The Nice Way Code was a Scottish campaign that targeted pedestrians, cyclists and motorists and asked them to respect each other whilst out on the road. A lot of the focus was on cyclists and the campaign spectacularly managed to alienate this audience with a series of poorly thought out adverts.
In the ad below a cyclist is compared to a horse, the point being that motorists when overtaking a cyclist should give them as much respect and space as they would do when overtaking a horse.
The Advertising Standards Authority, after receiving complaints about this ad, have banned it. They note the cyclist wore no helmet or safety gear and:
“Furthermore, we were concerned that whilst the cyclist was more than 0.5 metres from the kerb, they appeared to be located more in the centre of the lane when the car behind overtook them and the car almost had to enter the right lane of traffic.
“Therefore, for those reasons we concluded the ad was socially irresponsible and likely to condone or encourage behaviour prejudicial to health and safety.”
Now, I wear a helmet and I wear hi-vis most of the time when cycling and I certainly don’t look as good on a bike as the lady cyclist in the advert. But the roads I cycle on are not as idyllic looking as the one in the advert and I know that a lot of cars that overtake me leave a much narrower gap than desired. It’s my choice to dress this way just as people can buy different coloured cars, some more visible than others.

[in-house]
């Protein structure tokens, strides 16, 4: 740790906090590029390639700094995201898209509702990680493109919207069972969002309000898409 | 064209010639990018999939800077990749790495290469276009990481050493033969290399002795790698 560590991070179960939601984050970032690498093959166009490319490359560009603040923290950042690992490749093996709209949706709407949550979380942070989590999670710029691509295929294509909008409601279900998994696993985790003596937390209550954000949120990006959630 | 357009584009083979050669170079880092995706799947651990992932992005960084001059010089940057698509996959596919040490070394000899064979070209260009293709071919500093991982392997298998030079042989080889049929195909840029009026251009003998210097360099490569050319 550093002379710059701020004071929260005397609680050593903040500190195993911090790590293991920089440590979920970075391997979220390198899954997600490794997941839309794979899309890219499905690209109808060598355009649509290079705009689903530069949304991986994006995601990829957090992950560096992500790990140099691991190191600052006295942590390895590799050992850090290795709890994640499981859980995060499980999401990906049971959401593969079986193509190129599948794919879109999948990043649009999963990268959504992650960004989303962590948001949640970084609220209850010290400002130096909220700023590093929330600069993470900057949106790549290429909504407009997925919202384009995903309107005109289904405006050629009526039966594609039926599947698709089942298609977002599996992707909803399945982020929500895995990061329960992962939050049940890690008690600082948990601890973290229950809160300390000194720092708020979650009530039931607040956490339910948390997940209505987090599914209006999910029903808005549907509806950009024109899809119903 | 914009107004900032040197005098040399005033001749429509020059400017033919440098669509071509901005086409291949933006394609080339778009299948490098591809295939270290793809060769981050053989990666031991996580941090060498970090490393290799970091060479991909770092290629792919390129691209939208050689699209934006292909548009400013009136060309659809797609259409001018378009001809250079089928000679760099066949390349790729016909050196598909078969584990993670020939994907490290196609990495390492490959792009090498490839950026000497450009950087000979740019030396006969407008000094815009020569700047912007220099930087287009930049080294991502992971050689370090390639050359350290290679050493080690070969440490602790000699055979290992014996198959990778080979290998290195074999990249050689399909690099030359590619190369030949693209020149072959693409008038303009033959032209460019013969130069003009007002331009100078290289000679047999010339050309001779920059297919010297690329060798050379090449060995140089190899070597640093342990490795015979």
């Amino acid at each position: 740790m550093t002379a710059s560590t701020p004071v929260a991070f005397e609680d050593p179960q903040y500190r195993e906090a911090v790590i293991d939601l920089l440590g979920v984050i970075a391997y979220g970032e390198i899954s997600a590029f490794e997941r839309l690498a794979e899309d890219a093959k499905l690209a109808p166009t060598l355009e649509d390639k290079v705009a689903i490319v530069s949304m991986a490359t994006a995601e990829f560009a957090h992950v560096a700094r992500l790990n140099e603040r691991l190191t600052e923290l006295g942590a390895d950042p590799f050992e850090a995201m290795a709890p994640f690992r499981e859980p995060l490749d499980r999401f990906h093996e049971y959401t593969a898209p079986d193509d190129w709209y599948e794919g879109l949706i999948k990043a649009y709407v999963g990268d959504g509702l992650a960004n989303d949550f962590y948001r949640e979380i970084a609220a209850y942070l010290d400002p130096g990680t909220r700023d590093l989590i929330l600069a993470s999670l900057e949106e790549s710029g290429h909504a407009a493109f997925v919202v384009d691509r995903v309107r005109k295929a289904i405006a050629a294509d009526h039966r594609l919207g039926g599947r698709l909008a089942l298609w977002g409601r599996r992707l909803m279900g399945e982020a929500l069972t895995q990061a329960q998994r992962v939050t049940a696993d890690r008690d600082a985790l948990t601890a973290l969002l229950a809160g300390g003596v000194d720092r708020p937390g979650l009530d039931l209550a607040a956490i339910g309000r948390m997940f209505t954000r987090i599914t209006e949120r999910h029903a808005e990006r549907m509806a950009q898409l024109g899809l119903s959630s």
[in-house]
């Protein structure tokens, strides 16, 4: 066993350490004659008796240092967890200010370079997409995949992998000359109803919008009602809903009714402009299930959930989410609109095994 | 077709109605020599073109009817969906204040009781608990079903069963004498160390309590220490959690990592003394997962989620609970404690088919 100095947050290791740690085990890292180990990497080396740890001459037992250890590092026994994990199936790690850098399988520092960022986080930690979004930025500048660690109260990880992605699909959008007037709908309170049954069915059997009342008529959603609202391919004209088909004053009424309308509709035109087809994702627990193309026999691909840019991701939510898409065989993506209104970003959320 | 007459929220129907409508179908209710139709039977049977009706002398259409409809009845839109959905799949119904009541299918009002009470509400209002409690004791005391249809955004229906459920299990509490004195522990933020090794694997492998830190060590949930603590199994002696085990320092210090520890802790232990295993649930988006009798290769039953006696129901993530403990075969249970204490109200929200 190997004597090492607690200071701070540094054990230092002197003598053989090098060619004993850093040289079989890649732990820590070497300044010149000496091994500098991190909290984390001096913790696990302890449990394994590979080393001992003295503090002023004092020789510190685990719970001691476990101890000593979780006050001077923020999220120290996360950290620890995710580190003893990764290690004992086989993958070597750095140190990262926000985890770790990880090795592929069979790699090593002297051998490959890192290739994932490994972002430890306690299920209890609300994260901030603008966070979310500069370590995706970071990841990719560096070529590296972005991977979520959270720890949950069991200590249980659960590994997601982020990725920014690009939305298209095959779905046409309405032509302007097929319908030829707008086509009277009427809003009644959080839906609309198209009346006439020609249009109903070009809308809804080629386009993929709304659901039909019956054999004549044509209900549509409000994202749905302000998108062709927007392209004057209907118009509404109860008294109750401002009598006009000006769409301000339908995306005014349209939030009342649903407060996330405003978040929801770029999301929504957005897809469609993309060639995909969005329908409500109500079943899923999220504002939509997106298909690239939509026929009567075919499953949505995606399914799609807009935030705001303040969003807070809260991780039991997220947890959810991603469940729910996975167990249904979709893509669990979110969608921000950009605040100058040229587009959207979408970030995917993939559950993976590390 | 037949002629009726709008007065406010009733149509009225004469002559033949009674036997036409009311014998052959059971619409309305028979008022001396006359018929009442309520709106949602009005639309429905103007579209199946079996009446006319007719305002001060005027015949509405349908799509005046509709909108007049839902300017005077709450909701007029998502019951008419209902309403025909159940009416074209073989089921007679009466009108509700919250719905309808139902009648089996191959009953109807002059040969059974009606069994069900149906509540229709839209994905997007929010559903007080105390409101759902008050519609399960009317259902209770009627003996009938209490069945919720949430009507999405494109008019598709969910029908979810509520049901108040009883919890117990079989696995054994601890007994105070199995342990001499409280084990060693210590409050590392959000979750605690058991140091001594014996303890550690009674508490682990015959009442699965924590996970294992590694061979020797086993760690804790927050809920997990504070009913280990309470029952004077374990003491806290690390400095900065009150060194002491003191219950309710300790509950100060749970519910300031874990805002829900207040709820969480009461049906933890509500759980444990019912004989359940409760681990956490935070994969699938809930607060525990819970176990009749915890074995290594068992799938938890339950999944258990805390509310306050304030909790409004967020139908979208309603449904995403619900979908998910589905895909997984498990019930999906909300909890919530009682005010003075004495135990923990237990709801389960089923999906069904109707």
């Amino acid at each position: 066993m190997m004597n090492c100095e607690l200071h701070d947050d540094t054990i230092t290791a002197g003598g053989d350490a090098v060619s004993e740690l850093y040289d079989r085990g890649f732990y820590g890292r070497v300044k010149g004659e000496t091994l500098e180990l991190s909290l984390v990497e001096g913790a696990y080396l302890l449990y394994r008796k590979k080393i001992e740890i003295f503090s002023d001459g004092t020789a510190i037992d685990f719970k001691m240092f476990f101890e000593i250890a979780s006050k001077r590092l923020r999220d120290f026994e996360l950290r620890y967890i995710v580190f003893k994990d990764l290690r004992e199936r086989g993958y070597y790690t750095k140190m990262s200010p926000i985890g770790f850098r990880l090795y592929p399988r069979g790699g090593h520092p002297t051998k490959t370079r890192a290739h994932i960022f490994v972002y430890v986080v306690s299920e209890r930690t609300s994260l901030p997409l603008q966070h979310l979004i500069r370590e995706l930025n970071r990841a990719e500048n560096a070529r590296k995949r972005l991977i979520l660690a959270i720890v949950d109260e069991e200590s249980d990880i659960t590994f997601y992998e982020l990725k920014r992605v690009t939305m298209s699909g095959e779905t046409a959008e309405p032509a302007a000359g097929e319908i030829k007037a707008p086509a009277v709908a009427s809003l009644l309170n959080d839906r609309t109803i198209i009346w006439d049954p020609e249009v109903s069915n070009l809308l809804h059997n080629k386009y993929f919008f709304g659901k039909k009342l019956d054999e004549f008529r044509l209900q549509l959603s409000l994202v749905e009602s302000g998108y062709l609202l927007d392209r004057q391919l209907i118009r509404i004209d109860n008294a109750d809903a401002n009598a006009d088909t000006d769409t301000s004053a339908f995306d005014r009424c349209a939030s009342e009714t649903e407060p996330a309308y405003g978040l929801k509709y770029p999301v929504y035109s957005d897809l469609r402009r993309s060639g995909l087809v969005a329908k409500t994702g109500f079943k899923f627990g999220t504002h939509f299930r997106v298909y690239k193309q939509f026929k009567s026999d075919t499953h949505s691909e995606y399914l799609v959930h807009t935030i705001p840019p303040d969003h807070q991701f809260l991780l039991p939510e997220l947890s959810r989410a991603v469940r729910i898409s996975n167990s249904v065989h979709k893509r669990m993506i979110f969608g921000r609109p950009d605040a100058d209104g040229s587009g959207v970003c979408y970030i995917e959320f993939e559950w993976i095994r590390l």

What I do share in common with the cyclist in the advert is that I also cycle more than 0.5m from the kerb. It’s a safer position to take on the road, you avoid more potholes, there’s less weaving in and out of parked cars and more visibility when approaching junctions. Cars are also forced to take a wider (and safer) line to overtake instead of squeezing past you as you cling to the kerb. If you look closely at the end of the advert the cyclist is in the right position to avoid a few nasty looking potholes at the edge of the road.
So, according to the ASA, I am socially irresponsible and my behaviour is prejudicial to health and safety. Despite this I think I’ll continue take my chances more than 0.5m away from the kerb. The ASA simply don’t know what they are talking about.